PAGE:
New Delhi: Over years, the Research and Analysis Wing (RAW) - a premier intelligence agency of the country - has been in a negative limelight due to a few agents that have mysteriously vanished during foreign postings, in order to settle in western countries.
Indian magazine "Outlook" had shed light on some RAW turncoats previously.
Till date, RAW was trying to keep such instances under wraps, but recently, it has admitted that eight of its key operatives have gone missing. Almost all were on critical assignments outside the country. The ninth known man on the defectors’ list is Rabinder Singh, an ex-army officer and a joint secretary in RAW, who had defected to the USA in 2004.
Prominent among the defectors’ list are names like:
- Sikandar Lal Malik, personal assistant of RAW founder
- Ramnath Kao
- MS Sehgal disappeared while posted as an attaché in London in 1980.
- NY Bhaskar was supposed to be negotiating with the CIA. Later, disappeared without a trace in the US.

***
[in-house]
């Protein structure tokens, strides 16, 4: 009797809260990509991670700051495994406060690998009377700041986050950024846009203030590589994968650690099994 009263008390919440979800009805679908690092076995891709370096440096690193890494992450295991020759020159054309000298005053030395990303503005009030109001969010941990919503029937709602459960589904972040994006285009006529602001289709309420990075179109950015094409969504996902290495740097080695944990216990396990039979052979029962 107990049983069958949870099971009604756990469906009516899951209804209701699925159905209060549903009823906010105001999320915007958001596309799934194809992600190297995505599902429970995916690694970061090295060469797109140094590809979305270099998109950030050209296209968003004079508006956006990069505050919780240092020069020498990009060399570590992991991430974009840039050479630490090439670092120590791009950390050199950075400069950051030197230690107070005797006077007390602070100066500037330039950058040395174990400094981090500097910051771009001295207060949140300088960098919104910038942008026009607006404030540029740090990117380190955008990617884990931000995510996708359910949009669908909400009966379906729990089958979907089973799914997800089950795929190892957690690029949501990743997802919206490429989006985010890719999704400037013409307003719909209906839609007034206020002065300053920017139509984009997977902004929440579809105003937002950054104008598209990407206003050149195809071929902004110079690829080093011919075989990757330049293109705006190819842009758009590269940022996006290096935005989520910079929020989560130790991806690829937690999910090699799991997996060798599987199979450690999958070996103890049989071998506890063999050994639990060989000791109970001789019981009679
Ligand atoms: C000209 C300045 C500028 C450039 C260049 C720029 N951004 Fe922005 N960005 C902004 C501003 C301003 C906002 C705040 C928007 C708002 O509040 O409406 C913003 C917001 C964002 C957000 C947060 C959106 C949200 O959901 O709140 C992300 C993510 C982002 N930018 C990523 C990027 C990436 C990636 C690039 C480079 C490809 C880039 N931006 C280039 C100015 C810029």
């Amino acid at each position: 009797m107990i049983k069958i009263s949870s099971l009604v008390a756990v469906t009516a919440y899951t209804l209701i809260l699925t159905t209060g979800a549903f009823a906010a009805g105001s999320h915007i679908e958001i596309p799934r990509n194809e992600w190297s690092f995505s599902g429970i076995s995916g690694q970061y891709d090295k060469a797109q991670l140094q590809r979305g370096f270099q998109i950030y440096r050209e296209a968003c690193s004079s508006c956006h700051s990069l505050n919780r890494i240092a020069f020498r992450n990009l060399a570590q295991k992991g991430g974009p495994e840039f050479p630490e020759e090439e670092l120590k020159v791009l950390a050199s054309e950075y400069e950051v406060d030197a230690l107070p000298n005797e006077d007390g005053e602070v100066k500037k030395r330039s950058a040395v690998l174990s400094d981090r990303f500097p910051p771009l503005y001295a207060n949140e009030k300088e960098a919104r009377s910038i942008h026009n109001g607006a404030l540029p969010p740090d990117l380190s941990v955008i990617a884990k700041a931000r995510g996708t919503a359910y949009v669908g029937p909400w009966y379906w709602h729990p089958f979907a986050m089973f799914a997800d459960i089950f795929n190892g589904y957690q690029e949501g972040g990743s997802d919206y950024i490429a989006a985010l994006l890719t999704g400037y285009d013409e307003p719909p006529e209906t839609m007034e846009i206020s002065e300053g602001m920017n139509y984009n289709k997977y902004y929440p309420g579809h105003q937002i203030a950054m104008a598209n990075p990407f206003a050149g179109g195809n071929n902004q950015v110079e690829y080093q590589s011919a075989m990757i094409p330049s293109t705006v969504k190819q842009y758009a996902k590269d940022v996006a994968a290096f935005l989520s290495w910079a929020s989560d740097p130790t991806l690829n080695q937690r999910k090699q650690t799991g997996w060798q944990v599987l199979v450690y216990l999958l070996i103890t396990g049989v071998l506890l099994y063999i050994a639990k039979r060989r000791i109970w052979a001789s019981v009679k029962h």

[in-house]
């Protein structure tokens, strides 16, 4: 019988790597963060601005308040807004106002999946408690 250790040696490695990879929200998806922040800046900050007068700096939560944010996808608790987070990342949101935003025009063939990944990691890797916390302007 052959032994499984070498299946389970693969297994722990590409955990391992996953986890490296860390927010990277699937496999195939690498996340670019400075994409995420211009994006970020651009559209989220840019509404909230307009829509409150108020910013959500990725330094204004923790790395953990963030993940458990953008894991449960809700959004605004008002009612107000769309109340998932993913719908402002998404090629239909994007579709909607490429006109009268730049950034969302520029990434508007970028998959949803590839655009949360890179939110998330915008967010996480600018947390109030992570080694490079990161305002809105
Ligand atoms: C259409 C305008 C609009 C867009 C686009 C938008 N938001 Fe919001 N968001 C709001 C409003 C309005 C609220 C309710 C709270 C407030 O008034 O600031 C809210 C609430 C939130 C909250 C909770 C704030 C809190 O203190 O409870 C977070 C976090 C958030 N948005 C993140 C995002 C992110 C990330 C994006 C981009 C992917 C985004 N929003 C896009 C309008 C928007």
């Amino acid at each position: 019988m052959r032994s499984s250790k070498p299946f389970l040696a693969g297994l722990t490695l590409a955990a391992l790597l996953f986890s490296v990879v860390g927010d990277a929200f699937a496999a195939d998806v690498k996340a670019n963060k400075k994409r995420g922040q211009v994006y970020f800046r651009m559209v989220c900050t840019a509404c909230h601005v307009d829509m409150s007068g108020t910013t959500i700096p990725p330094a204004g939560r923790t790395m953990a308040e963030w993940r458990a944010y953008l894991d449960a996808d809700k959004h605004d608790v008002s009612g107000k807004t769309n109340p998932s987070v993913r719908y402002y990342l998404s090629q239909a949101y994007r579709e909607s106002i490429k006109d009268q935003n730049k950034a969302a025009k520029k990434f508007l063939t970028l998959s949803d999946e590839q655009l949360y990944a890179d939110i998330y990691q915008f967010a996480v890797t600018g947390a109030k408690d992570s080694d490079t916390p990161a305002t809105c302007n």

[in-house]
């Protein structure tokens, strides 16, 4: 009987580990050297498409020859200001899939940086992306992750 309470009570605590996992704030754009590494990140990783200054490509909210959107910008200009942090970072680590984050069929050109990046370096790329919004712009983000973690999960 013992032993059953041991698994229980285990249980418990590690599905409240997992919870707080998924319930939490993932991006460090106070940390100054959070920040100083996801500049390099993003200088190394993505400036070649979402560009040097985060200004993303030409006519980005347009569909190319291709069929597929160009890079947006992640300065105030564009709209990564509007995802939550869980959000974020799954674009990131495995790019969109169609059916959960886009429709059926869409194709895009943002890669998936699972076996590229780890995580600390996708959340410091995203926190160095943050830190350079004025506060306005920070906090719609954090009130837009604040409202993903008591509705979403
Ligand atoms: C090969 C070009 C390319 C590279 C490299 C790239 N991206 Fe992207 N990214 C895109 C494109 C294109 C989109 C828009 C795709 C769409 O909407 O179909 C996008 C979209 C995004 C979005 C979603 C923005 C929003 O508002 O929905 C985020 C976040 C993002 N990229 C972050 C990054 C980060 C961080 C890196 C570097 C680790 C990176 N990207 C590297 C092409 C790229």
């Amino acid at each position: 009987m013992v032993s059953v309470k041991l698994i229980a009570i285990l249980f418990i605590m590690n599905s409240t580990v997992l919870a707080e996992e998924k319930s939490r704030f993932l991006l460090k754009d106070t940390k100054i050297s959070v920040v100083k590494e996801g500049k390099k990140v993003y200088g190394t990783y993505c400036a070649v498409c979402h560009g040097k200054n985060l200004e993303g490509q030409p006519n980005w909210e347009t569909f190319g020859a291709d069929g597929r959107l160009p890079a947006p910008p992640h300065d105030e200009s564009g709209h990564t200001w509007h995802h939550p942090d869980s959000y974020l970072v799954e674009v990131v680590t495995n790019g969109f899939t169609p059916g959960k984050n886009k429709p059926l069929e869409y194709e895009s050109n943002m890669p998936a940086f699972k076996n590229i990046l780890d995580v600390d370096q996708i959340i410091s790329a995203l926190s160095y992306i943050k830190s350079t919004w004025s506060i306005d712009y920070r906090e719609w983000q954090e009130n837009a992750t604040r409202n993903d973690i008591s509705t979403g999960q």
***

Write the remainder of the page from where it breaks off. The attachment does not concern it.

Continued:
- BR Bachhar, senior field officer, disappeared in London.
- Major RS Soni, an undersecretary in RAW on the Pakistan desk at HQ, is believed to have escaped to Canada in the early '80s.Three months after escape, salary was still being deposited in his account.
- Shamsher Singh Maharajkumar, an ex-IPS officer posted in Islamabad, Bangkok and Canada. Reportedly settled in Canada after retirement.
- Ashok Sathe, a former attaché at Ulan Bator in Mongolia and the lone Indian counsellor in Khurramshahr, Iran. Even as his bosses were debating whether he had or had not defected to the CIA, he vanished. He's also suspected of arson
- R Wadhwa disappeared in London in the early '90s.
RAW has finally woken up to the issue and in the meanwhile, some external factors/personhave started changing telephone numbers inside RAW headquarters. Due to this development, many officials are also coming under the scanner.
However, former senior intelligence officer, KN Daruwala, has tried to play down the numbers as he reportedly quoted “The RAW has been in place since 1968, and 7-8 defections in this long period is not too bad. And I doubt very much if the quality of information they passed on would have been too useful to user countries.”